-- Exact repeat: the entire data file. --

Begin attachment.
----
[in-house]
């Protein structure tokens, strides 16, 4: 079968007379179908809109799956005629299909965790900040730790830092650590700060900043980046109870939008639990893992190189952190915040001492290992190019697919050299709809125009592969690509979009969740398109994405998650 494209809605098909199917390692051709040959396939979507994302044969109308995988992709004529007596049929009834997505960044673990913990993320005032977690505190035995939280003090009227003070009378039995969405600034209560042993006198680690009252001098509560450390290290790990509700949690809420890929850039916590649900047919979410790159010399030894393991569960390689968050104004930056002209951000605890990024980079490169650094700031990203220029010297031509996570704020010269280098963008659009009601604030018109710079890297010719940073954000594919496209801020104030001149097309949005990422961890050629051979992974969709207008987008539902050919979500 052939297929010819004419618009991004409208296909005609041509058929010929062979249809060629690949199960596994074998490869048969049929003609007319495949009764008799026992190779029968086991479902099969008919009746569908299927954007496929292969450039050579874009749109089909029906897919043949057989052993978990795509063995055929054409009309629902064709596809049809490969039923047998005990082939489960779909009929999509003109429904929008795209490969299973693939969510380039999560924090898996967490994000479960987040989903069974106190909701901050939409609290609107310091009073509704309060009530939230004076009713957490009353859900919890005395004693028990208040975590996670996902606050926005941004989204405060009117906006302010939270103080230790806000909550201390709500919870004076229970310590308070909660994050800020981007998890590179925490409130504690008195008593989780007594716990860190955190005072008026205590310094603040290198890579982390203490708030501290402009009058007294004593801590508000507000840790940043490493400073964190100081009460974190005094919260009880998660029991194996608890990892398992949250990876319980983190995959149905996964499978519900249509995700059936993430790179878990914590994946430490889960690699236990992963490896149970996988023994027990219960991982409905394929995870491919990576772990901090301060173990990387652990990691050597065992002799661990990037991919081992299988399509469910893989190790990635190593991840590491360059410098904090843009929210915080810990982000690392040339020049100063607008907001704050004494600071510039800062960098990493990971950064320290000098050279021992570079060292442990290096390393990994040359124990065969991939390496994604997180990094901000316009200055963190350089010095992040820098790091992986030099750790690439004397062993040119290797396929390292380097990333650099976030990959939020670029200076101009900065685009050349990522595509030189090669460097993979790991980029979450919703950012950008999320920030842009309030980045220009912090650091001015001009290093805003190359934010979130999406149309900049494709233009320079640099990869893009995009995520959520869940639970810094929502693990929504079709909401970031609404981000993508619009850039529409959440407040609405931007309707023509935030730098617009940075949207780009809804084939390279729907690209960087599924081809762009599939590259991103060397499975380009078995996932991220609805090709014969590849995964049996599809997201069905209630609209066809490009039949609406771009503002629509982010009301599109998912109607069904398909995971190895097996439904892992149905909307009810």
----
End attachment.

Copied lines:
[in-house]
């Protein structure tokens, strides 16, 4: 079968007379179908809109799956005629299909965790900040730790830092650590700060900043980046109870939008639990893992190189952190915040001492290992190019697919050299709809125009592969690509979009969740398109994405998650 494209809605098909199917390692051709040959396939979507994302044969109308995988992709004529007596049929009834997505960044673990913990993320005032977690505190035995939280003090009227003070009378039995969405600034209560042993006198680690009252001098509560450390290290790990509700949690809420890929850039916590649900047919979410790159010399030894393991569960390689968050104004930056002209951000605890990024980079490169650094700031990203220029010297031509996570704020010269280098963008659009009601604030018109710079890297010719940073954000594919496209801020104030001149097309949005990422961890050629051979992974969709207008987008539902050919979500 052939297929010819004419618009991004409208296909005609041509058929010929062979249809060629690949199960596994074998490869048969049929003609007319495949009764008799026992190779029968086991479902099969008919009746569908299927954007496929292969450039050579874009749109089909029906897919043949057989052993978990795509063995055929054409009309629902064709596809049809490969039923047998005990082939489960779909009929999509003109429904929008795209490969299973693939969510380039999560924090898996967490994000479960987040989903069974106190909701901050939409609290609107310091009073509704309060009530939230004076009713957490009353859900919890005395004693028990208040975590996670996902606050926005941004989204405060009117906006302010939270103080230790806000909550201390709500919870004076229970310590308070909660994050800020981007998890590179925490409130504690008195008593989780007594716990860190955190005072008026205590310094603040290198890579982390203490708030501290402009009058007294004593801590508000507000840790940043490493400073964190100081009460974190005094919260009880998660029991194996608890990892398992949250990876319980983190995959149905996964499978519900249509995700059936993430790179878990914590994946430490889960690699236990992963490896149970996988023994027990219960991982409905394929995870491919990576772990901090301060173990990387652990990691050597065992002799661990990037991919081992299988399509469910893989190790990635190593991840590491360059410098904090843009929210915080810990982000690392040339020049100063607008907001704050004494600071510039800062960098990493990971950064320290000098050279021992570079060292442990290096390393990994040359124990065969991939390496994604997180990094901000316009200055963190350089010095992040820098790091992986030099750790690439004397062993040119290797396929390292380097990333650099976030990959939020670029200076101009900065685009050349990522595509030189090669460097993979790991980029979450919703950012950008999320920030842009309030980045220009912090650091001015001009290093805003190359934010979130999406149309900049494709233009320079640099990869893009995009995520959520869940639970810094929502693990929504079709909401970031609404981000993508619009850039529409959440407040609405931007309707023509935030730098617009940075949207780009809804084939390279729907690209960087599924081809762009599939590259991103060397499975380009078995996932991220609805090709014969590849995964049996599809997201069905209630609209066809490009039949609406771009503002629509982010009301599109998912109607069904398909995971190895097996439904892992149905909307009810």